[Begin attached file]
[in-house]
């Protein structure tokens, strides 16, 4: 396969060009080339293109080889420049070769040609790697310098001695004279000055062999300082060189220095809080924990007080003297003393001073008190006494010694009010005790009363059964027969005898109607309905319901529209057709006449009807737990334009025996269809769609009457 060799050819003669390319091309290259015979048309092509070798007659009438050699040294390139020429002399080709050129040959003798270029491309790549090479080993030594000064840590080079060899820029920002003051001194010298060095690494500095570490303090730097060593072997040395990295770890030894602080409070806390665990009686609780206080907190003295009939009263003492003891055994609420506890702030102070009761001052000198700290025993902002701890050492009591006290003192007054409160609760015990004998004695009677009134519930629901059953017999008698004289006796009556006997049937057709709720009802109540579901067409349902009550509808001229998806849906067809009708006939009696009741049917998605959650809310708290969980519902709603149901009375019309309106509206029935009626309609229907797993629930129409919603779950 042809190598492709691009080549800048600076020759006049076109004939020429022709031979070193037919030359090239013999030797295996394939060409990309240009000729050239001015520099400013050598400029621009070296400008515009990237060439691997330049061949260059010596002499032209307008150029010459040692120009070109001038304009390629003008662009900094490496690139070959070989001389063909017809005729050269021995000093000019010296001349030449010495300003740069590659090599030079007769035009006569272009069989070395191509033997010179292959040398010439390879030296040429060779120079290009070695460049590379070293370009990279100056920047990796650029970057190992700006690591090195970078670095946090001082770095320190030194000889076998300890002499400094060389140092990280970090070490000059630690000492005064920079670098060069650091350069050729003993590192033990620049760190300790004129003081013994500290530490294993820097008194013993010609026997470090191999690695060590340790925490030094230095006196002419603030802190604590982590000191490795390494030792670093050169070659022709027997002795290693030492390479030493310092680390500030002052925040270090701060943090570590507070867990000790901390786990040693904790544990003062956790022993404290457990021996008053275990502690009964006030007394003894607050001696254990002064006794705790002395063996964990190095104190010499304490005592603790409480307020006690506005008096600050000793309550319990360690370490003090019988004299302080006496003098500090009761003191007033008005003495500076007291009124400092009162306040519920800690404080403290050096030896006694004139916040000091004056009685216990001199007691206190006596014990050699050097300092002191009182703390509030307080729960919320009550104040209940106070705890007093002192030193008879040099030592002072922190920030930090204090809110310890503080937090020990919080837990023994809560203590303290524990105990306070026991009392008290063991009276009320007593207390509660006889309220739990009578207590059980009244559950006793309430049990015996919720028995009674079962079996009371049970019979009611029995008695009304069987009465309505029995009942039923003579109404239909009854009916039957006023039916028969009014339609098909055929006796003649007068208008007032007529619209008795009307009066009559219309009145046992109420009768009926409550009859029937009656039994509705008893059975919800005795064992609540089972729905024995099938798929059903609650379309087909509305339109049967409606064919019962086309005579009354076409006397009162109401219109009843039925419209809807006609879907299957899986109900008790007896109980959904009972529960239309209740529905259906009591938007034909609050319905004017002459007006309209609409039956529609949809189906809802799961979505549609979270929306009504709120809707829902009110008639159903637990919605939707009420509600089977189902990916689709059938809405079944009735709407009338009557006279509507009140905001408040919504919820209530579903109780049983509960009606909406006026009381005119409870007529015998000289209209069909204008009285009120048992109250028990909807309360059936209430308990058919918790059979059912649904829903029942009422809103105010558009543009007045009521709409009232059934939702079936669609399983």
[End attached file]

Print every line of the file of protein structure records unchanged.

[in-house]
């Protein structure tokens, strides 16, 4: 396969060009080339293109080889420049070769040609790697310098001695004279000055062999300082060189220095809080924990007080003297003393001073008190006494010694009010005790009363059964027969005898109607309905319901529209057709006449009807737990334009025996269809769609009457 060799050819003669390319091309290259015979048309092509070798007659009438050699040294390139020429002399080709050129040959003798270029491309790549090479080993030594000064840590080079060899820029920002003051001194010298060095690494500095570490303090730097060593072997040395990295770890030894602080409070806390665990009686609780206080907190003295009939009263003492003891055994609420506890702030102070009761001052000198700290025993902002701890050492009591006290003192007054409160609760015990004998004695009677009134519930629901059953017999008698004289006796009556006997049937057709709720009802109540579901067409349902009550509808001229998806849906067809009708006939009696009741049917998605959650809310708290969980519902709603149901009375019309309106509206029935009626309609229907797993629930129409919603779950 042809190598492709691009080549800048600076020759006049076109004939020429022709031979070193037919030359090239013999030797295996394939060409990309240009000729050239001015520099400013050598400029621009070296400008515009990237060439691997330049061949260059010596002499032209307008150029010459040692120009070109001038304009390629003008662009900094490496690139070959070989001389063909017809005729050269021995000093000019010296001349030449010495300003740069590659090599030079007769035009006569272009069989070395191509033997010179292959040398010439390879030296040429060779120079290009070695460049590379070293370009990279100056920047990796650029970057190992700006690591090195970078670095946090001082770095320190030194000889076998300890002499400094060389140092990280970090070490000059630690000492005064920079670098060069650091350069050729003993590192033990620049760190300790004129003081013994500290530490294993820097008194013993010609026997470090191999690695060590340790925490030094230095006196002419603030802190604590982590000191490795390494030792670093050169070659022709027997002795290693030492390479030493310092680390500030002052925040270090701060943090570590507070867990000790901390786990040693904790544990003062956790022993404290457990021996008053275990502690009964006030007394003894607050001696254990002064006794705790002395063996964990190095104190010499304490005592603790409480307020006690506005008096600050000793309550319990360690370490003090019988004299302080006496003098500090009761003191007033008005003495500076007291009124400092009162306040519920800690404080403290050096030896006694004139916040000091004056009685216990001199007691206190006596014990050699050097300092002191009182703390509030307080729960919320009550104040209940106070705890007093002192030193008879040099030592002072922190920030930090204090809110310890503080937090020990919080837990023994809560203590303290524990105990306070026991009392008290063991009276009320007593207390509660006889309220739990009578207590059980009244559950006793309430049990015996919720028995009674079962079996009371049970019979009611029995008695009304069987009465309505029995009942039923003579109404239909009854009916039957006023039916028969009014339609098909055929006796003649007068208008007032007529619209008795009307009066009559219309009145046992109420009768009926409550009859029937009656039994509705008893059975919800005795064992609540089972729905024995099938798929059903609650379309087909509305339109049967409606064919019962086309005579009354076409006397009162109401219109009843039925419209809807006609879907299957899986109900008790007896109980959904009972529960239309209740529905259906009591938007034909609050319905004017002459007006309209609409039956529609949809189906809802799961979505549609979270929306009504709120809707829902009110008639159903637990919605939707009420509600089977189902990916689709059938809405079944009735709407009338009557006279509507009140905001408040919504919820209530579903109780049983509960009606909406006026009381005119409870007529015998000289209209069909204008009285009120048992109250028990909807309360059936209430308990058919918790059979059912649904829903029942009422809103105010558009543009007045009521709409009232059934939702079936669609399983």